Context, for me, is a founding principal within my faith. Context in Scriptural study leads to a better understanding of what God wants me to discover. And context within ministry. To better reach people we must understand who they are, where they’ve come from, what their lives consist of and where they desire to go. Once we understand those things then we can create a methodology that will be effective in reaching them for Jesus.

When Grace is too much…

Facebook, Twitter and Blogs have been afire with the recent announcement of the death of Osama Bin Laden. As I’ve read through many of the tweets, posts and status updates there has been a world of reactions to the news and to be honest this is probably one of the more difficult announcements to respond to. I have resisted writing anything in regard to the recent events because even as a pacifist I have found myself struggling with my reactions to the news. In spite of all that I have found myself observing many people in heated debates about the Christian response. Some are rejoicing, claiming that God’s righteous judgment was carried out upon this man with a skewed and evil ideology, while others (myself included) have felt a sense of sadness over the loss of a man who never (as far as we know) came into a loving relationship with Jesus.

With the varying reactions what I have noticed is that many people who are in mourning over the death of a man who never knew Jesus are being berated for their extension of brother and sisterly grace. The grace being showed by these people is too much for some. The grace being extended is not salvific divine grace but rather grace from fellow sinners who wish to be an example of how God’s grace can work in the lives of people. It is my belief that these people are showing the world that even those who commit the worst sins according to human standards can be forgiven and that God’s grace, even greater than ours, could have extended to this man. God loved Osama Bin Laden.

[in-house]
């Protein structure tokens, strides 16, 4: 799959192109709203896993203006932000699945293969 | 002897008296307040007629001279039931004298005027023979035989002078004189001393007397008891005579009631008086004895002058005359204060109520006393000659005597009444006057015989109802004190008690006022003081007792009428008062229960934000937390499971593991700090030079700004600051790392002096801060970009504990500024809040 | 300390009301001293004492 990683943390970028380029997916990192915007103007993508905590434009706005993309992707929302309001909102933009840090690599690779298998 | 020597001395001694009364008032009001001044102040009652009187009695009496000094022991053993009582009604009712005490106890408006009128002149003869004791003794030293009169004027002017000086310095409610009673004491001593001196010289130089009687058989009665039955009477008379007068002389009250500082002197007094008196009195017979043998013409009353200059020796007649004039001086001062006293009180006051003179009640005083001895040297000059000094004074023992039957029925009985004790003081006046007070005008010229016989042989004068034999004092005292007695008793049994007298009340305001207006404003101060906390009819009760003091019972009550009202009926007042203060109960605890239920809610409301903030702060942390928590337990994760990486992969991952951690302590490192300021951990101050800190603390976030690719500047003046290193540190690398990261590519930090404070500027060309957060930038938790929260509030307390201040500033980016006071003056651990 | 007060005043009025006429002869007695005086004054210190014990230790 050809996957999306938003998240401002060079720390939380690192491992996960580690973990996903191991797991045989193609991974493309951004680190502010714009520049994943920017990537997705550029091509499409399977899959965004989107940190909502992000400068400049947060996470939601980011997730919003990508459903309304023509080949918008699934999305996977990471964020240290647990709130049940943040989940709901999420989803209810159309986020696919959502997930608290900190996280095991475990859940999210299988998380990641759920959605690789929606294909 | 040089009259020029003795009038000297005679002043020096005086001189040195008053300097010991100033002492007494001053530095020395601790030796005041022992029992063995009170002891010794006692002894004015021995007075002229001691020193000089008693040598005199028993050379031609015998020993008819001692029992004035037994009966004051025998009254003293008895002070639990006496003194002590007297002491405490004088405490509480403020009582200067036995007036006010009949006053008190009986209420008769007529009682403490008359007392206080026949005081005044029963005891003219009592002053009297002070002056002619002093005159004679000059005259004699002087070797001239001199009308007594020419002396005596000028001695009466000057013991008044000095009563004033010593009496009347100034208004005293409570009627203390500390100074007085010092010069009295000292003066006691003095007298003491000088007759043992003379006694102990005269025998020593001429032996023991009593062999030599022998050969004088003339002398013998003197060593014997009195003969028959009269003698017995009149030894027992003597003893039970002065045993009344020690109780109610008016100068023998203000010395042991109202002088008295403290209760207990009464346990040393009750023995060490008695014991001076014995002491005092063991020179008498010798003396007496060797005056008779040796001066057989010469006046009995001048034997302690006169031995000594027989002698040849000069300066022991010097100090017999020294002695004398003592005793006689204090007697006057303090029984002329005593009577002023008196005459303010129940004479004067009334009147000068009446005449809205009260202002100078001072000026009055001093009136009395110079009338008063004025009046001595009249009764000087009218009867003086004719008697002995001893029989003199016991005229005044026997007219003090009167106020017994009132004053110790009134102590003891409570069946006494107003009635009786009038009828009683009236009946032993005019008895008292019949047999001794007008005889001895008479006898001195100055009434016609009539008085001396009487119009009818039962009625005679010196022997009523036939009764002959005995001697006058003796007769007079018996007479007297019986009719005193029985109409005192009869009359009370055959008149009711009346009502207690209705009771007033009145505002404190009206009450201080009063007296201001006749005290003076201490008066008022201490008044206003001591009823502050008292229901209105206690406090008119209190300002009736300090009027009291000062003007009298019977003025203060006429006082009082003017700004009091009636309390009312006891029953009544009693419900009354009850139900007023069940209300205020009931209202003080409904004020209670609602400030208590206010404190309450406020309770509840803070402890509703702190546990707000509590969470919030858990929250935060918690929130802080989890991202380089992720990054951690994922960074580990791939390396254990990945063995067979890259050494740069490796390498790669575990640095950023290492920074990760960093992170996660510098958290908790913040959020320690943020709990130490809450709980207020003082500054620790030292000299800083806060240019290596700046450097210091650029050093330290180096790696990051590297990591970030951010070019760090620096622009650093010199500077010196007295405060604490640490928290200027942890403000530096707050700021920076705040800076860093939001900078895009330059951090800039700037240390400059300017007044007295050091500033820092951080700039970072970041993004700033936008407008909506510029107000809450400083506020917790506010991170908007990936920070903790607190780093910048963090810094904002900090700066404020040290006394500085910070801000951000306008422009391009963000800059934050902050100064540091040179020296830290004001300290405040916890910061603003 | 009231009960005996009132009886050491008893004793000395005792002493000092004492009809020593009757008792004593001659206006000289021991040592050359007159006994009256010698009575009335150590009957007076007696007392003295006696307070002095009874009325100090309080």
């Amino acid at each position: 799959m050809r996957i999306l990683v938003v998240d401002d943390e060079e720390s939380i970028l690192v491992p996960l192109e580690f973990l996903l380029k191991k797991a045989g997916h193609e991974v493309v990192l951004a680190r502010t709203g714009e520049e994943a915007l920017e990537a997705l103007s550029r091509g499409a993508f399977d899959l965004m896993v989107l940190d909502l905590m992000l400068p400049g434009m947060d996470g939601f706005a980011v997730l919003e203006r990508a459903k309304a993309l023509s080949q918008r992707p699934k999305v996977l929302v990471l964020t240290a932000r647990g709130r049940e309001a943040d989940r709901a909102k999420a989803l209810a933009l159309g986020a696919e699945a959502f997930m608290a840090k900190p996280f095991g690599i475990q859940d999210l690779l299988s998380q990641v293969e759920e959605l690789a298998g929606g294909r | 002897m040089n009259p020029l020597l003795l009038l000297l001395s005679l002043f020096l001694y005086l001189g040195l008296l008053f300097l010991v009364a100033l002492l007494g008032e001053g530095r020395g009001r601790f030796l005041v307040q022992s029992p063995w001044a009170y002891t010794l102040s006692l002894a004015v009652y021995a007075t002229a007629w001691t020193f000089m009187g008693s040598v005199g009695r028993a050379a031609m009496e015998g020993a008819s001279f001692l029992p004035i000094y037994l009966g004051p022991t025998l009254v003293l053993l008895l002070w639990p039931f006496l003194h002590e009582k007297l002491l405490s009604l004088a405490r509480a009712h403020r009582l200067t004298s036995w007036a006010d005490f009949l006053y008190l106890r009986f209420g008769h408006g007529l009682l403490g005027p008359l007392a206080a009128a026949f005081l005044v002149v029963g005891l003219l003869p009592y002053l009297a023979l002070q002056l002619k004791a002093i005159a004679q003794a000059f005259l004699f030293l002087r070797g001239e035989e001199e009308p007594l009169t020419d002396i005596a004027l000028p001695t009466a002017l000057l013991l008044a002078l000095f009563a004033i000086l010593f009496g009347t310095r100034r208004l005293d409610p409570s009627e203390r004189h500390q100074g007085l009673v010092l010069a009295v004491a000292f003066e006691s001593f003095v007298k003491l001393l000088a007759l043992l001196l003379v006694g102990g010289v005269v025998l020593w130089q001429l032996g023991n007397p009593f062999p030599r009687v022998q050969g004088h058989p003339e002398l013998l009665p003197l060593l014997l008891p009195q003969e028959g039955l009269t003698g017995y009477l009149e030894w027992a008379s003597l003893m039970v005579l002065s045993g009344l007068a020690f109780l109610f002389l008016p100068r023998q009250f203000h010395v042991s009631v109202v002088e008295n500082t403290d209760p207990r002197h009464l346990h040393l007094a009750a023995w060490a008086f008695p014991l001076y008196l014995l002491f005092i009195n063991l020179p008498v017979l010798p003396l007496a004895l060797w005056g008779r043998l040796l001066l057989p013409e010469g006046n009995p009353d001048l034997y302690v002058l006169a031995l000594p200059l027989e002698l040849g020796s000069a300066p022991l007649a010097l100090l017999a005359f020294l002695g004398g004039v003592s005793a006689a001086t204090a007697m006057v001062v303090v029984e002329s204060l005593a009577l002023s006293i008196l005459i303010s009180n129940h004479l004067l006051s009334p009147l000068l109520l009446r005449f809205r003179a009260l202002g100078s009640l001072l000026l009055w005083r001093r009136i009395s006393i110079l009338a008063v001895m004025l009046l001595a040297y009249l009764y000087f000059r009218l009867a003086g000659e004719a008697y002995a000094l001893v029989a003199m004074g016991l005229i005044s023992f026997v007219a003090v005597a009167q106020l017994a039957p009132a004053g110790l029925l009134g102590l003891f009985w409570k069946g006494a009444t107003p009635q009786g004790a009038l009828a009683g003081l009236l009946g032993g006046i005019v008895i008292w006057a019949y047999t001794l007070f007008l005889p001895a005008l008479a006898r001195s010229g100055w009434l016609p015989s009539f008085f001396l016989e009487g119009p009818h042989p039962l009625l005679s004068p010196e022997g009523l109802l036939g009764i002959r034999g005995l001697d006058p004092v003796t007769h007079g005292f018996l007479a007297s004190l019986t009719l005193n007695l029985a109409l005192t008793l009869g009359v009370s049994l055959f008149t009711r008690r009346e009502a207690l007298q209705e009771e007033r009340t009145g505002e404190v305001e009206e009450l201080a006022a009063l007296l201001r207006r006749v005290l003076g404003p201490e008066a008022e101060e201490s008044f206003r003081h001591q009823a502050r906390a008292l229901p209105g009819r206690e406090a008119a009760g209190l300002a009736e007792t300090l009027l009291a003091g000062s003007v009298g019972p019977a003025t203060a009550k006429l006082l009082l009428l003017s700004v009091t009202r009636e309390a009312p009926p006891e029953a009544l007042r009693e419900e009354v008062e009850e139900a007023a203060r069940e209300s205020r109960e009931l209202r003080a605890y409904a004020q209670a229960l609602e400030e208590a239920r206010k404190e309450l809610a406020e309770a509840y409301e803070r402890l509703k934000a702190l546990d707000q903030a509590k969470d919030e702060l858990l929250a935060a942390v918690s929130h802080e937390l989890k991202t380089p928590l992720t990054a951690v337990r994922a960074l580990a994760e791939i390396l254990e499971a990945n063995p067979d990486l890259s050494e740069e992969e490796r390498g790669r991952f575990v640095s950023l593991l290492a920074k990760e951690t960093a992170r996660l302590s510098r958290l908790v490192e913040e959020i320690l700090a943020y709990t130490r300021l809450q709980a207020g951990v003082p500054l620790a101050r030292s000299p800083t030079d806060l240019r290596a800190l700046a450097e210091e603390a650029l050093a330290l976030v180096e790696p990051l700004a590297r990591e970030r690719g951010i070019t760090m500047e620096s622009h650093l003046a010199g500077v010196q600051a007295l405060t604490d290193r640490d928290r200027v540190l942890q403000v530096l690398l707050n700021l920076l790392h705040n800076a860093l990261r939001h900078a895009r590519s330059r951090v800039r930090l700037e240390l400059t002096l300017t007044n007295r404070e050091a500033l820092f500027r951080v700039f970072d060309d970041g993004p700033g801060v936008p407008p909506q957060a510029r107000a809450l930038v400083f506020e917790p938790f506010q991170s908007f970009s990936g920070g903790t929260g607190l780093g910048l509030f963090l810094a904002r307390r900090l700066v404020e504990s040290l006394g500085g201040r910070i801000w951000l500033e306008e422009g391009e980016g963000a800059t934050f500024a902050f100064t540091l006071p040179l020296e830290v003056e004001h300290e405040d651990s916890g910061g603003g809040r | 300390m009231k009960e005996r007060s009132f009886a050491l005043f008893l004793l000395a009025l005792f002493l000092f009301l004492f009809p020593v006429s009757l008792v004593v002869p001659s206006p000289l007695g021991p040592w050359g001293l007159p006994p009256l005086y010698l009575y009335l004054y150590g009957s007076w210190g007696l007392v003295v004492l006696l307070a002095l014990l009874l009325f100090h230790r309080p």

That’s a tough pill to swallow. For many the idea of God loving Osama bin Laden is too far. That grace is just too much. The man was too far gone. But the amazing thing is that there is never too much grace.  In his book “Throw It Down” Jud Wilhite wrote that “In refusing grace, I was saying that Jesus was not enough & that his sacrifice needs to be greater.” The same principal applies when we view other people. In viewing someone as too far gone to receive God’s grace we are saying that Jesus’ sacrifice wasn’t enough. I believe that by extending some post-mortem grace to a man who didn’t know the love of Jesus is an appropriate response. It is not saying that his sins were forgiven by God but that we view him as someone who was created in the image of God, fearfully and wonderfully made, yet fallen and in sin. In recognizing him as such we are extending to him something that he really did not deserve and that is what grace is: getting what you don’t deserve. Salvific grace is up to God but our reactions to his death can manifest grace.